Nature, Laws of

Nature, Laws of In the question raised under this title the following points must be considered:

(1) the substance itself of nature; (2) the forces working in and through it; and (3) their production always of identical results under identical circumstances.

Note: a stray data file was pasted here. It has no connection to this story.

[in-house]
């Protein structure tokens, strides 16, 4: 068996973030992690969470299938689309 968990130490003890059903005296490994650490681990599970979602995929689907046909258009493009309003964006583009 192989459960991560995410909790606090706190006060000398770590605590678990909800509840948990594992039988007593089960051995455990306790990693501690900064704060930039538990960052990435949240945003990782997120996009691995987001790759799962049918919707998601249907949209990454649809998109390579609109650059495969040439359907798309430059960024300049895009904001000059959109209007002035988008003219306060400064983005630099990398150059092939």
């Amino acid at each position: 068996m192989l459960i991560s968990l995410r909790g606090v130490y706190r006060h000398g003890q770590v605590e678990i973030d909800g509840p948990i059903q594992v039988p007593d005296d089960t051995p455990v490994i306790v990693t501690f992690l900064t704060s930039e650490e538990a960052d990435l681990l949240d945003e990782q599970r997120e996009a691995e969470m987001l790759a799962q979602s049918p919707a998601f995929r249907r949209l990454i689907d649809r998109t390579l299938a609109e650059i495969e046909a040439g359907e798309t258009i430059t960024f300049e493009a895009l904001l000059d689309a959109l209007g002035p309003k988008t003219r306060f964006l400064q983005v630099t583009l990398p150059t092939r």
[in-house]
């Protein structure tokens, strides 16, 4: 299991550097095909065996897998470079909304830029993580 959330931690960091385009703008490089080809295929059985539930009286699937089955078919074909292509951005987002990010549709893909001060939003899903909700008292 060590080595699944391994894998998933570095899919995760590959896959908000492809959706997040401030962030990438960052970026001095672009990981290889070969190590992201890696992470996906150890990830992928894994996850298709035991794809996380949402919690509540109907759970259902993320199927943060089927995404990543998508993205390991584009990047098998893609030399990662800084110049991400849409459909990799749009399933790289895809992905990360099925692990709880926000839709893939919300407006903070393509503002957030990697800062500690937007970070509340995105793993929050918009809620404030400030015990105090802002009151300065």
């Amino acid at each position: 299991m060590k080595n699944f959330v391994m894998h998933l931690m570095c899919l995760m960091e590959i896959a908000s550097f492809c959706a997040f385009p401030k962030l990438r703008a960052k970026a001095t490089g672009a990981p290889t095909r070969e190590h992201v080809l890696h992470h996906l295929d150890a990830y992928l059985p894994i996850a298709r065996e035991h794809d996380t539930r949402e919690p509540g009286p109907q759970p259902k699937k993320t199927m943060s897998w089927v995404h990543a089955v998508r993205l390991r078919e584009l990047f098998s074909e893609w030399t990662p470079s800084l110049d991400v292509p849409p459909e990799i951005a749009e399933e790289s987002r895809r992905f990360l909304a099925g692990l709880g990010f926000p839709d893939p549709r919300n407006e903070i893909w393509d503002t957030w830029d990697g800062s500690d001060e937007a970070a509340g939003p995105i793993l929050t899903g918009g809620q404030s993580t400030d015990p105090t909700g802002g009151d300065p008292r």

This immutable connection is intuitively considered as an inherent necessity, the result of experience as assumed by reason. On the other hand all the known laws of nature are sometimes considered as a whole, termed then natural law, by virtue of which all nature forcibly working, and by the combination of all its inherent forces, gives rise to all effects. In this sense, however, natural law can only be fully appreciated by contrast. This is afforded in two ways by theology, in which it gives rise to theories that have attained at times undue preponderance. We find it first in the domain of apologetics and dogmatics, where natural law requires the creative power of the living God to explain not only the creation, but also the preservation of the universe. We find it next in the province of morals, where the distinction between the causality of the natural forces and those of the human will, between the necessities of nature and the freedom of man, and, in short, between natural law and moral law, is to be established. In both instances — the laws of nature are opposed to the effects of freedom; but in dogmatics it is the freedom of the Creator as the absolute master of his creation, while in ethics it is the freedom of man as the membrum praecipuum of the earthly creation.